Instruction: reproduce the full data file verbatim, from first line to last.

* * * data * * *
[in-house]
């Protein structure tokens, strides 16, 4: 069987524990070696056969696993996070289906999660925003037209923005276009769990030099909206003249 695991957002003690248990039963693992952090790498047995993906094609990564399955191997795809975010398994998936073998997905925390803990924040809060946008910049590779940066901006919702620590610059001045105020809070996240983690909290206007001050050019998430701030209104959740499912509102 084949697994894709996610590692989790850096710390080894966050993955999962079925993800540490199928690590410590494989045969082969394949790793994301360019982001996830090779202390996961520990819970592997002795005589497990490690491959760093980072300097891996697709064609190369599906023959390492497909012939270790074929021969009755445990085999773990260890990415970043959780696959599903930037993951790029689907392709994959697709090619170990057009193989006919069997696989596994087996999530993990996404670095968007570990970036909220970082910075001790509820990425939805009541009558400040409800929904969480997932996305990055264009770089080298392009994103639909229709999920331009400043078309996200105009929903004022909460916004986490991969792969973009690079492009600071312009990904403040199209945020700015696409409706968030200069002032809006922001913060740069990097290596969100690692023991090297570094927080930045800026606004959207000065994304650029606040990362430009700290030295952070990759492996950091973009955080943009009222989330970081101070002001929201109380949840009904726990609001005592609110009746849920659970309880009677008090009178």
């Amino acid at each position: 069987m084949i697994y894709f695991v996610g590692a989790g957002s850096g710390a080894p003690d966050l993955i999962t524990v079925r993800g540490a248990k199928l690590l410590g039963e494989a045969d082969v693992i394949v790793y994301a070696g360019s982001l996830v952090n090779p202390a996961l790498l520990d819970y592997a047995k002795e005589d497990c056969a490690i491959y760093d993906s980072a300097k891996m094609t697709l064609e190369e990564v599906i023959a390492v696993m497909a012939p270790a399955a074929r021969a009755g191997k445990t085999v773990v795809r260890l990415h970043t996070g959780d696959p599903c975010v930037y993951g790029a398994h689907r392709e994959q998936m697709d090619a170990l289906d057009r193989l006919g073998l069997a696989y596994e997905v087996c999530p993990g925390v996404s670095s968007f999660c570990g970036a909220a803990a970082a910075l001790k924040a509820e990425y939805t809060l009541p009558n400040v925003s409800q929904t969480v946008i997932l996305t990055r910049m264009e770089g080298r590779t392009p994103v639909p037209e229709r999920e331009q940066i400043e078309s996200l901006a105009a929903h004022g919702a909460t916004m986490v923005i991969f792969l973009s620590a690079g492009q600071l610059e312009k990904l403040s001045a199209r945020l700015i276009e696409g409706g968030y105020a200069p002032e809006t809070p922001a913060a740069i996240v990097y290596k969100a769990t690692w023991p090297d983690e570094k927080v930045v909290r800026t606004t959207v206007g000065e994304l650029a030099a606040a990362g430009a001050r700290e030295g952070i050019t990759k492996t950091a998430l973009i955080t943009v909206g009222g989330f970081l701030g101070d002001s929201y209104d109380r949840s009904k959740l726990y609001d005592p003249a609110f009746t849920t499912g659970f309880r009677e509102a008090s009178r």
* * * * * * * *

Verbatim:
[in-house]
């Protein structure tokens, strides 16, 4: 069987524990070696056969696993996070289906999660925003037209923005276009769990030099909206003249 695991957002003690248990039963693992952090790498047995993906094609990564399955191997795809975010398994998936073998997905925390803990924040809060946008910049590779940066901006919702620590610059001045105020809070996240983690909290206007001050050019998430701030209104959740499912509102 084949697994894709996610590692989790850096710390080894966050993955999962079925993800540490199928690590410590494989045969082969394949790793994301360019982001996830090779202390996961520990819970592997002795005589497990490690491959760093980072300097891996697709064609190369599906023959390492497909012939270790074929021969009755445990085999773990260890990415970043959780696959599903930037993951790029689907392709994959697709090619170990057009193989006919069997696989596994087996999530993990996404670095968007570990970036909220970082910075001790509820990425939805009541009558400040409800929904969480997932996305990055264009770089080298392009994103639909229709999920331009400043078309996200105009929903004022909460916004986490991969792969973009690079492009600071312009990904403040199209945020700015696409409706968030200069002032809006922001913060740069990097290596969100690692023991090297570094927080930045800026606004959207000065994304650029606040990362430009700290030295952070990759492996950091973009955080943009009222989330970081101070002001929201109380949840009904726990609001005592609110009746849920659970309880009677008090009178």
């Amino acid at each position: 069987m084949i697994y894709f695991v996610g590692a989790g957002s850096g710390a080894p003690d966050l993955i999962t524990v079925r993800g540490a248990k199928l690590l410590g039963e494989a045969d082969v693992i394949v790793y994301a070696g360019s982001l996830v952090n090779p202390a996961l790498l520990d819970y592997a047995k002795e005589d497990c056969a490690i491959y760093d993906s980072a300097k891996m094609t697709l064609e190369e990564v599906i023959a390492v696993m497909a012939p270790a399955a074929r021969a009755g191997k445990t085999v773990v795809r260890l990415h970043t996070g959780d696959p599903c975010v930037y993951g790029a398994h689907r392709e994959q998936m697709d090619a170990l289906d057009r193989l006919g073998l069997a696989y596994e997905v087996c999530p993990g925390v996404s670095s968007f999660c570990g970036a909220a803990a970082a910075l001790k924040a509820e990425y939805t809060l009541p009558n400040v925003s409800q929904t969480v946008i997932l996305t990055r910049m264009e770089g080298r590779t392009p994103v639909p037209e229709r999920e331009q940066i400043e078309s996200l901006a105009a929903h004022g919702a909460t916004m986490v923005i991969f792969l973009s620590a690079g492009q600071l610059e312009k990904l403040s001045a199209r945020l700015i276009e696409g409706g968030y105020a200069p002032e809006t809070p922001a913060a740069i996240v990097y290596k969100a769990t690692w023991p090297d983690e570094k927080v930045v909290r800026t606004t959207v206007g000065e994304l650029a030099a606040a990362g430009a001050r700290e030295g952070i050019t990759k492996t950091a998430l973009i955080t943009v909206g009222g989330f970081l701030g101070d002001s929201y209104d109380r949840s009904k959740l726990y609001d005592p003249a609110f009746t849920t499912g659970f309880r009677e509102a008090s009178r």